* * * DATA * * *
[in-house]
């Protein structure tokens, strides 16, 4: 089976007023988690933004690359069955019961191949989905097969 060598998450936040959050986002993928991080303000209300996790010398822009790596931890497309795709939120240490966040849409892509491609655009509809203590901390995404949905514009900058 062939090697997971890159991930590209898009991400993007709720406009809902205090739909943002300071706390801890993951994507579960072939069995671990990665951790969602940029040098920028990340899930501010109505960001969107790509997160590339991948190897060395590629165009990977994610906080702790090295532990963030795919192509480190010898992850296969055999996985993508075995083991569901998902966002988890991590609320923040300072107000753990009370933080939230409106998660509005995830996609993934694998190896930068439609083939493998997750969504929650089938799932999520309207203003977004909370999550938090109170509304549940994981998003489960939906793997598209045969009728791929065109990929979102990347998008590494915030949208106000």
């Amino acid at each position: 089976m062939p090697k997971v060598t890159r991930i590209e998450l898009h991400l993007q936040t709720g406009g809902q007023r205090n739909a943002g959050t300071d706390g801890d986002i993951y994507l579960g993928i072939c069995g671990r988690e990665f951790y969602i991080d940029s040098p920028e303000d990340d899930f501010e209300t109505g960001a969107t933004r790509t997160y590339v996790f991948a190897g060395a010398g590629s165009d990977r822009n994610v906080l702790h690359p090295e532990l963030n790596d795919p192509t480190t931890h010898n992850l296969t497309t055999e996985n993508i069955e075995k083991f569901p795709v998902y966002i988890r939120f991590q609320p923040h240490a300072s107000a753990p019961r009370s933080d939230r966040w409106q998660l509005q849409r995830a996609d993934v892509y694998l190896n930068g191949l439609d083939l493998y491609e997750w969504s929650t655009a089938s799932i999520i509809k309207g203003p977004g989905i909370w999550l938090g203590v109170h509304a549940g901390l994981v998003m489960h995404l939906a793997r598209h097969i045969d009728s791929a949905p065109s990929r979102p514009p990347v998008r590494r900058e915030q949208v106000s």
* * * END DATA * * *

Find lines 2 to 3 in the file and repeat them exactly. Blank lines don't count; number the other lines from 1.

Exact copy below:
């Protein structure tokens, strides 16, 4: 089976007023988690933004690359069955019961191949989905097969 060598998450936040959050986002993928991080303000209300996790010398822009790596931890497309795709939120240490966040849409892509491609655009509809203590901390995404949905514009900058 062939090697997971890159991930590209898009991400993007709720406009809902205090739909943002300071706390801890993951994507579960072939069995671990990665951790969602940029040098920028990340899930501010109505960001969107790509997160590339991948190897060395590629165009990977994610906080702790090295532990963030795919192509480190010898992850296969055999996985993508075995083991569901998902966002988890991590609320923040300072107000753990009370933080939230409106998660509005995830996609993934694998190896930068439609083939493998997750969504929650089938799932999520309207203003977004909370999550938090109170509304549940994981998003489960939906793997598209045969009728791929065109990929979102990347998008590494915030949208106000």
């Amino acid at each position: 089976m062939p090697k997971v060598t890159r991930i590209e998450l898009h991400l993007q936040t709720g406009g809902q007023r205090n739909a943002g959050t300071d706390g801890d986002i993951y994507l579960g993928i072939c069995g671990r988690e990665f951790y969602i991080d940029s040098p920028e303000d990340d899930f501010e209300t109505g960001a969107t933004r790509t997160y590339v996790f991948a190897g060395a010398g590629s165009d990977r822009n994610v906080l702790h690359p090295e532990l963030n790596d795919p192509t480190t931890h010898n992850l296969t497309t055999e996985n993508i069955e075995k083991f569901p795709v998902y966002i988890r939120f991590q609320p923040h240490a300072s107000a753990p019961r009370s933080d939230r966040w409106q998660l509005q849409r995830a996609d993934v892509y694998l190896n930068g191949l439609d083939l493998y491609e997750w969504s929650t655009a089938s799932i999520i509809k309207g203003p977004g989905i909370w999550l938090g203590v109170h509304a549940g901390l994981v998003m489960h995404l939906a793997r598209h097969i045969d009728s791929a949905p065109s990929r979102p514009p990347v998008r590494r900058e915030q949208v106000s």